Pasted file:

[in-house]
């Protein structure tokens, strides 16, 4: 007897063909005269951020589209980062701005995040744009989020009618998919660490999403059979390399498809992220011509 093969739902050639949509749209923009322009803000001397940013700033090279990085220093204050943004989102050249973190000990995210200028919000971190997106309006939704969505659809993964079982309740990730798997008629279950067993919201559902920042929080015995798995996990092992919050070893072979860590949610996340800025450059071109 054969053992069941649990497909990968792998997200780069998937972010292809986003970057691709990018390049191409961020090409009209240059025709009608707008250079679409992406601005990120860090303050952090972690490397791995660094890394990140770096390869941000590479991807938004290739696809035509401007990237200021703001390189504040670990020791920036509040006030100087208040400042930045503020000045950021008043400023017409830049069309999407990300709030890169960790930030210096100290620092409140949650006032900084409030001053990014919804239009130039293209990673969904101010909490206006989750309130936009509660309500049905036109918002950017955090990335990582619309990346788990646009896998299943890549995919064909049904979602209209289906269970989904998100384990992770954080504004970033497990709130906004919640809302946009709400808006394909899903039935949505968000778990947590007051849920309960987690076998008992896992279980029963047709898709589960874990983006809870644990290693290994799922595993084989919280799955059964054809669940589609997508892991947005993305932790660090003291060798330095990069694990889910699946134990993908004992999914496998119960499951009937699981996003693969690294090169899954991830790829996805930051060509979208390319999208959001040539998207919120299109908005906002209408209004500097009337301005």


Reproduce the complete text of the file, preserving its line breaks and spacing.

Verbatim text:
[in-house]
């Protein structure tokens, strides 16, 4: 007897063909005269951020589209980062701005995040744009989020009618998919660490999403059979390399498809992220011509 093969739902050639949509749209923009322009803000001397940013700033090279990085220093204050943004989102050249973190000990995210200028919000971190997106309006939704969505659809993964079982309740990730798997008629279950067993919201559902920042929080015995798995996990092992919050070893072979860590949610996340800025450059071109 054969053992069941649990497909990968792998997200780069998937972010292809986003970057691709990018390049191409961020090409009209240059025709009608707008250079679409992406601005990120860090303050952090972690490397791995660094890394990140770096390869941000590479991807938004290739696809035509401007990237200021703001390189504040670990020791920036509040006030100087208040400042930045503020000045950021008043400023017409830049069309999407990300709030890169960790930030210096100290620092409140949650006032900084409030001053990014919804239009130039293209990673969904101010909490206006989750309130936009509660309500049905036109918002950017955090990335990582619309990346788990646009896998299943890549995919064909049904979602209209289906269970989904998100384990992770954080504004970033497990709130906004919640809302946009709400808006394909899903039935949505968000778990947590007051849920309960987690076998008992896992279980029963047709898709589960874990983006809870644990290693290994799922595993084989919280799955059964054809669940589609997508892991947005993305932790660090003291060798330095990069694990889910699946134990993908004992999914496998119960499951009937699981996003693969690294090169899954991830790829996805930051060509979208390319999208959001040539998207919120299109908005906002209408209004500097009337301005």